A Cochrane review found that the incidence of bladder perforations was significantly lower following the transobturator approach than after the retropubic approach (0.6% vs. 4.5%) [8]. On average, the incidence of groin pain across both groups was 4.51%, and this rate was found to be higher with the transobturator approach (RR, 4.12; 95% CI, 2.71–6.27). Most cases of groin pain resolved within the first 6 months following surgery. Postoperative voiding dysfunction was found in 5.53% of patients. In the short term, the average rate of de novo urgency/ UUI was 8.35%. Data from several large, randomized trials have shown that the rate of voiding dysfunction requiring urethrolysis was less than 3% [39,57,58,66].


In recent years, there have been many litigation cases around the world surrounding tapes. It is the authors’ view that the issue is not simply related to the mesh material, as many patients have had satisfactory long-term results with tapes that improved their quality of life. Mesh complications and patient dissatisfaction are a result of the interaction of multiple factors. These may include the properties of meshes and their interactions with tissues in vivo, surgical technique, the surgeon’s experience and knowledge of anatomy, details of informed consent regarding complication profiles, the vigilance of follow-up, and aspects of the surgeon’s continuing professional development [67]. Lessons regarding the above factors have to be learned by all parties involved, including clinicians, manufacturers, the legal profession, various government and health jurisdictions, and patients themselves [68]. In Australia, a pelvic floor reconstructive procedure registry was established in 2021 with government support to enhance the tracing of mesh implants and reporting of complications [69].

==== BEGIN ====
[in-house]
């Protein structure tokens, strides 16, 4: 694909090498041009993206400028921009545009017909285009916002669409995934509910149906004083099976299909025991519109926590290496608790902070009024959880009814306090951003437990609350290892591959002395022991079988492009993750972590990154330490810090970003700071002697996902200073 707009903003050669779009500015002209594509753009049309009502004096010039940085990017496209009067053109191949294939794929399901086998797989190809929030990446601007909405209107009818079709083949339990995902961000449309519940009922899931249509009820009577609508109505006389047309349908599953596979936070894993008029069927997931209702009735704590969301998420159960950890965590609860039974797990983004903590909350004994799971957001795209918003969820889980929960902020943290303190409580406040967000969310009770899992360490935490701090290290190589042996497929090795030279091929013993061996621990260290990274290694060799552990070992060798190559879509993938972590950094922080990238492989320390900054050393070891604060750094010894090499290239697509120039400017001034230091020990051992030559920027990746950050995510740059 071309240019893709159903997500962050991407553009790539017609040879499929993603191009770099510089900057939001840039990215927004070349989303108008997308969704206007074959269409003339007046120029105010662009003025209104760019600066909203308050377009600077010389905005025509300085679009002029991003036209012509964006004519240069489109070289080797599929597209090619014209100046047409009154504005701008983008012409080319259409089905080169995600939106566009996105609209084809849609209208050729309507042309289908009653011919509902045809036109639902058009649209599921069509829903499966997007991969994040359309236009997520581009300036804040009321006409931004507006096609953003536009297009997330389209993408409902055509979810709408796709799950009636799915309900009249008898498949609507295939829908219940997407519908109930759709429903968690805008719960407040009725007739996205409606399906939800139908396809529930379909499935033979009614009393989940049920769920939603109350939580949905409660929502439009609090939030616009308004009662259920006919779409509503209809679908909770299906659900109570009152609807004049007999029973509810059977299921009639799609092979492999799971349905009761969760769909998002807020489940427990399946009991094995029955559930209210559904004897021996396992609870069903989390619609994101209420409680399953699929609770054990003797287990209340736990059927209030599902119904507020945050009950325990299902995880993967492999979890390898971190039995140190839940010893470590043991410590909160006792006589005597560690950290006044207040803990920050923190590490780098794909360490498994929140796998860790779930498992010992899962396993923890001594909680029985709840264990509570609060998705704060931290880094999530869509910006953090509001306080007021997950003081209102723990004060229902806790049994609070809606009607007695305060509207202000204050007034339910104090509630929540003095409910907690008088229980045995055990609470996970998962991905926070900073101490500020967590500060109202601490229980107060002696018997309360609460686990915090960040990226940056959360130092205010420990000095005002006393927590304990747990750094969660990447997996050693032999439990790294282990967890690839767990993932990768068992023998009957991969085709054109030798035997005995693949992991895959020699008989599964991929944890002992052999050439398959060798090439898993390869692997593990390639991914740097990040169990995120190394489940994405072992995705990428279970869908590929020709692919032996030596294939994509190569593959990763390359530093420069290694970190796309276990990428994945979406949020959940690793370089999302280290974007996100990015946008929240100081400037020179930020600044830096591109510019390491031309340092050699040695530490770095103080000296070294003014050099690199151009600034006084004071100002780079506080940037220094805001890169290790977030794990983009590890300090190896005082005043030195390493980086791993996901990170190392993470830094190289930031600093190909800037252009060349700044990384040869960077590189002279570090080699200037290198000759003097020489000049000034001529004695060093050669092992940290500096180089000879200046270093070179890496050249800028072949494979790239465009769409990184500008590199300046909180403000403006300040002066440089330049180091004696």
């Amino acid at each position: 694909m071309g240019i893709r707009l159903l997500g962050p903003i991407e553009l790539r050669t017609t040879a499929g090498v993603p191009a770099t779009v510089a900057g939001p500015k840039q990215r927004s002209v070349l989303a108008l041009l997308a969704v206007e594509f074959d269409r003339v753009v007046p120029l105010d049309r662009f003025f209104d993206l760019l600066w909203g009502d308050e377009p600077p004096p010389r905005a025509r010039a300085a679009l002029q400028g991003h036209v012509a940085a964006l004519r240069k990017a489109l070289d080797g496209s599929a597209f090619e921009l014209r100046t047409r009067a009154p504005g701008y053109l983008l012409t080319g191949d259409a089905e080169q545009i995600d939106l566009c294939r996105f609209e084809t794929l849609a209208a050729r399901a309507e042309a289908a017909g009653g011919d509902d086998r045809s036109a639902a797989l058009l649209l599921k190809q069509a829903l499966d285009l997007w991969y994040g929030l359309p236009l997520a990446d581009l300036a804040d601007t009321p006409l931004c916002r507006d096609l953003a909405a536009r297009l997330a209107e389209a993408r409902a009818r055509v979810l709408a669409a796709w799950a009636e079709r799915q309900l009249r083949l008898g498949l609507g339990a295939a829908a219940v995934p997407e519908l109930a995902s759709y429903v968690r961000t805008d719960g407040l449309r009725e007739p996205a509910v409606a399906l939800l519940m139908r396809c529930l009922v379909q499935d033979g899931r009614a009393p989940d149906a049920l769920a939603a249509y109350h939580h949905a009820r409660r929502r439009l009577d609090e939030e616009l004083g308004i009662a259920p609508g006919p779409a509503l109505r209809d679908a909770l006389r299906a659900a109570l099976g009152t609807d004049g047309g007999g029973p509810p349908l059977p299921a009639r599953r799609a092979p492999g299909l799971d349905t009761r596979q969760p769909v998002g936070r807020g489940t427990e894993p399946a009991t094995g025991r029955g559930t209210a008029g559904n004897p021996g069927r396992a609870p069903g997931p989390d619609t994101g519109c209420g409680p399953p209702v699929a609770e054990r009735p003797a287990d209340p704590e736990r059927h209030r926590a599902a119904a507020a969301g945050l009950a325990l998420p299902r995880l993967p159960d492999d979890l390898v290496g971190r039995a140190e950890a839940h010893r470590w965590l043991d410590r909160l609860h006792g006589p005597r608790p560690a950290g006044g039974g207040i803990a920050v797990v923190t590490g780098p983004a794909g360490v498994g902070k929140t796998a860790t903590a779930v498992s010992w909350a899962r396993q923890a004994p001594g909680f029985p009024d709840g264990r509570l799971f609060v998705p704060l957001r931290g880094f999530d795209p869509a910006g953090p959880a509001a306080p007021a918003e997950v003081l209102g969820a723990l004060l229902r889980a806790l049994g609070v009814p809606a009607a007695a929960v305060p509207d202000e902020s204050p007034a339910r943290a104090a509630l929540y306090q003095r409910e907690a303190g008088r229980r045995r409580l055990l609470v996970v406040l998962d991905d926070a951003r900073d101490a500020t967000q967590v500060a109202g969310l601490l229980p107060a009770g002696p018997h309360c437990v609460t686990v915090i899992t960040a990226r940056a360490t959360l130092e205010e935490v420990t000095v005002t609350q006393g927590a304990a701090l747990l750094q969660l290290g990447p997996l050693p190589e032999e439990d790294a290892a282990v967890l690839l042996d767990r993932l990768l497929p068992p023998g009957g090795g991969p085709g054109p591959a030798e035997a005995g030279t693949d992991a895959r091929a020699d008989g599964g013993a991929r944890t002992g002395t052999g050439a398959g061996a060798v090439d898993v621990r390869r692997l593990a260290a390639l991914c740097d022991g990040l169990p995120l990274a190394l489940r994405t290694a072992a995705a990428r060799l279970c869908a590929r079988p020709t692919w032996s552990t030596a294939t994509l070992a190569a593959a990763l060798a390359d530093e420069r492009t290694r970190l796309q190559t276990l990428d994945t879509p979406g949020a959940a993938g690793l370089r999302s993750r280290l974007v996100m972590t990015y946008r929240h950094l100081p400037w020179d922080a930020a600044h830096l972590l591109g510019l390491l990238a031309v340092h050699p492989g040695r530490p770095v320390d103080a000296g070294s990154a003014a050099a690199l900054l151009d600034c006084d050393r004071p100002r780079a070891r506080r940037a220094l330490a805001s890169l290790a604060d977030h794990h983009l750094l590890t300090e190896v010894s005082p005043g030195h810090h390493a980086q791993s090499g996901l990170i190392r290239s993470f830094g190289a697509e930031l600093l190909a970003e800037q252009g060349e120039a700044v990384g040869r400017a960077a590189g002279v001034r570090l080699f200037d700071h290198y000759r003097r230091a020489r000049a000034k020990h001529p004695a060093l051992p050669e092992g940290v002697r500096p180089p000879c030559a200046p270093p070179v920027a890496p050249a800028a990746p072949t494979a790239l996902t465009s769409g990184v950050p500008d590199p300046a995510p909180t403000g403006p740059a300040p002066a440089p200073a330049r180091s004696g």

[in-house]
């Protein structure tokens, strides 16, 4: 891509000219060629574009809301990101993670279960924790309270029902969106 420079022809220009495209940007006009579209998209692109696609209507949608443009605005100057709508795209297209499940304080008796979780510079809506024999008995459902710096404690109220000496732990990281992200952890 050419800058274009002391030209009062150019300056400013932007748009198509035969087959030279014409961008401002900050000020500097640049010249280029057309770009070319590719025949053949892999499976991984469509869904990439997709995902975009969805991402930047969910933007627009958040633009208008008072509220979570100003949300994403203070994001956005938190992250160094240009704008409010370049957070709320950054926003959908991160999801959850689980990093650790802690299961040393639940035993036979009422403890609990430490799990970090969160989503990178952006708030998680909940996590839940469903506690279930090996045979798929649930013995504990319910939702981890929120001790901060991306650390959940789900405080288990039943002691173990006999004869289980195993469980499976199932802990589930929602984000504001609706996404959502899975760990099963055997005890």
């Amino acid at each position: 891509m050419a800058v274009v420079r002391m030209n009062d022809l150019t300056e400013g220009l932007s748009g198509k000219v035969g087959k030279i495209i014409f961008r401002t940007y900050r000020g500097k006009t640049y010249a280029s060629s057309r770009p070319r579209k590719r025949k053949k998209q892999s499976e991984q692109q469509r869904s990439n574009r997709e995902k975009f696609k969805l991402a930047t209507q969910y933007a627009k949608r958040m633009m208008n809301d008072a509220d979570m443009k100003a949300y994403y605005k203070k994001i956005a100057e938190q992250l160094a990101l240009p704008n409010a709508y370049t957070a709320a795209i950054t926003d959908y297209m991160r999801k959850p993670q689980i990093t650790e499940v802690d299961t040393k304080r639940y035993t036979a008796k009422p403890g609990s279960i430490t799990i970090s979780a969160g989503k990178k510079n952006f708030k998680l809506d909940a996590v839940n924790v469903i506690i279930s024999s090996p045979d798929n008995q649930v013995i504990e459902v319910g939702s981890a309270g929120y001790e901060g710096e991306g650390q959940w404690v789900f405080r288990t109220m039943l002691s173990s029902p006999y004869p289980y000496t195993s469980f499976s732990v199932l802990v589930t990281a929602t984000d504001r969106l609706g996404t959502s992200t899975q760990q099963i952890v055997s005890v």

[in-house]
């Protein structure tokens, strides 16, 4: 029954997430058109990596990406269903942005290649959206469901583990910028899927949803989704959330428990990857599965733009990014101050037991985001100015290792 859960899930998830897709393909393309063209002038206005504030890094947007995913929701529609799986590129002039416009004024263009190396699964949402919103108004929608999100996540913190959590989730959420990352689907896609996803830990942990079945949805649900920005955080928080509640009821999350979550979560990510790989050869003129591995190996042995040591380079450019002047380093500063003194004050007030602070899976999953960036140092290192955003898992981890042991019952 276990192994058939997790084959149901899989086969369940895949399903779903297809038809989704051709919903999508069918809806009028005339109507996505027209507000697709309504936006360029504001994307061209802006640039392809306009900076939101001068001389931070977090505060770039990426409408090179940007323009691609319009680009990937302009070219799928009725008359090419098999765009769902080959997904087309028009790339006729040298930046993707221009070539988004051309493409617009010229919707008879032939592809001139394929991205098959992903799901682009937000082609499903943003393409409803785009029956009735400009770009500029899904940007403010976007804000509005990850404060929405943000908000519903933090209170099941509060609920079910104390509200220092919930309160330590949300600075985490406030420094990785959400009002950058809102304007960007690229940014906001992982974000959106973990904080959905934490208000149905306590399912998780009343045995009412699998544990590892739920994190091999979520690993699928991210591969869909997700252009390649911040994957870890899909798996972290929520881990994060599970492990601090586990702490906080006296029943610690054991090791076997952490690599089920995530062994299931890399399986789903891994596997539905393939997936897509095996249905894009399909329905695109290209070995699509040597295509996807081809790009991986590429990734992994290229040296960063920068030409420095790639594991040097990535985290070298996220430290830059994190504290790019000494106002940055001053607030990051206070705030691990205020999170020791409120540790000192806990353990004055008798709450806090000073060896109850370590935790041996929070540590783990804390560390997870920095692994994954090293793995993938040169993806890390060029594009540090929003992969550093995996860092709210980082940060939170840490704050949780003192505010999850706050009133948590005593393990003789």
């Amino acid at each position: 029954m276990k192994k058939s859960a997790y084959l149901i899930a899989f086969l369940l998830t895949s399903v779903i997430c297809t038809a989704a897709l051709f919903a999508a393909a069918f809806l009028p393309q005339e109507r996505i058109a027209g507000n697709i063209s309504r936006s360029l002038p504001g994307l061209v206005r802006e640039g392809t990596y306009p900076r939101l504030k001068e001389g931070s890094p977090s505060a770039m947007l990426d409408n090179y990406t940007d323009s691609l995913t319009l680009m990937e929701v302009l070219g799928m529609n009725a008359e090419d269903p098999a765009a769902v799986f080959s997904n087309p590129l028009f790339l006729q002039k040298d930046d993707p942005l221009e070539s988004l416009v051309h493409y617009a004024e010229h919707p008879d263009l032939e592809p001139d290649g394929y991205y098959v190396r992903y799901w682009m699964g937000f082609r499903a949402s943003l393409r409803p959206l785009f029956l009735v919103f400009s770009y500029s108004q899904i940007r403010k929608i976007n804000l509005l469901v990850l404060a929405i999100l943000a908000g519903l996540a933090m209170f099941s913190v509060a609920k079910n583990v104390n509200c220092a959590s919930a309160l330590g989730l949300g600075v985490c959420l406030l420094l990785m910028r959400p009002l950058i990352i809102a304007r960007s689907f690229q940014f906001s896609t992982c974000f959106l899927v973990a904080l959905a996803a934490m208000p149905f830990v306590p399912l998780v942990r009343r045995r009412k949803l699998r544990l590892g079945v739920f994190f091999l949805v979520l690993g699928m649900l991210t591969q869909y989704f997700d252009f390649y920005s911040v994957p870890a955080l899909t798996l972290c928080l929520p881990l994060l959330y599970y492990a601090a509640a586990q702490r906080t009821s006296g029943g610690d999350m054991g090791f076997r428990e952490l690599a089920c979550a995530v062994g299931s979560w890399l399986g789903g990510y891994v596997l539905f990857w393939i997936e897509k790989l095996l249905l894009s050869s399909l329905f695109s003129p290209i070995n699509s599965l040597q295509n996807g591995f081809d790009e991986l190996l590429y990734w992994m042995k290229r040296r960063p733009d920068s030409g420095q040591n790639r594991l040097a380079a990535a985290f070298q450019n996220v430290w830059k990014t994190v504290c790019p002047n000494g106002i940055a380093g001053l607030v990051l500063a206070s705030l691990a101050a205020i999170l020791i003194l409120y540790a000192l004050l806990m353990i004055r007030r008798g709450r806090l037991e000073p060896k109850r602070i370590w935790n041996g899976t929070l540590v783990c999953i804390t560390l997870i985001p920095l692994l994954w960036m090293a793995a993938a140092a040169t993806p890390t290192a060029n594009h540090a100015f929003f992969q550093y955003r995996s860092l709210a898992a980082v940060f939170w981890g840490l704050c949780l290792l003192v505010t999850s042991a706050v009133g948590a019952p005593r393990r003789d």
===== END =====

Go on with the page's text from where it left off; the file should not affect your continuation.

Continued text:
MUS has been shown to be a safe and effective surgical treatment for SUI. Efficacy decreases over time, but results have been shown to be durable over the long term. The success rates of the retropubic and transobturator routes are similar, but the complication profiles are different. The growing concern regarding the safety profile of transvaginal mesh has generated international debate and litigation, with a decline in the number of MUS procedures being performed. It should be understood that the issue is not simply the mesh material, but many other clinical, technical, manufacturer-related, and other health jurisdictional factors. Appropriate patient selection and informed consent to all treatment options, with proper guidance from healthcare providers, are critical in empowering women to select an appropriate treatment option based on a personalized decision. It is with this patient-focused approach that one can optimize quality of life in women with SUI.


Conflict of Interest

No potential conflict of interest relevant to this article was reported.


·Conceptualization: VT

·Data curation: JY

·Methodology: JY

·Project administration: VT

·Writing-original draft: JY

·Writing-review & editing: JY, VT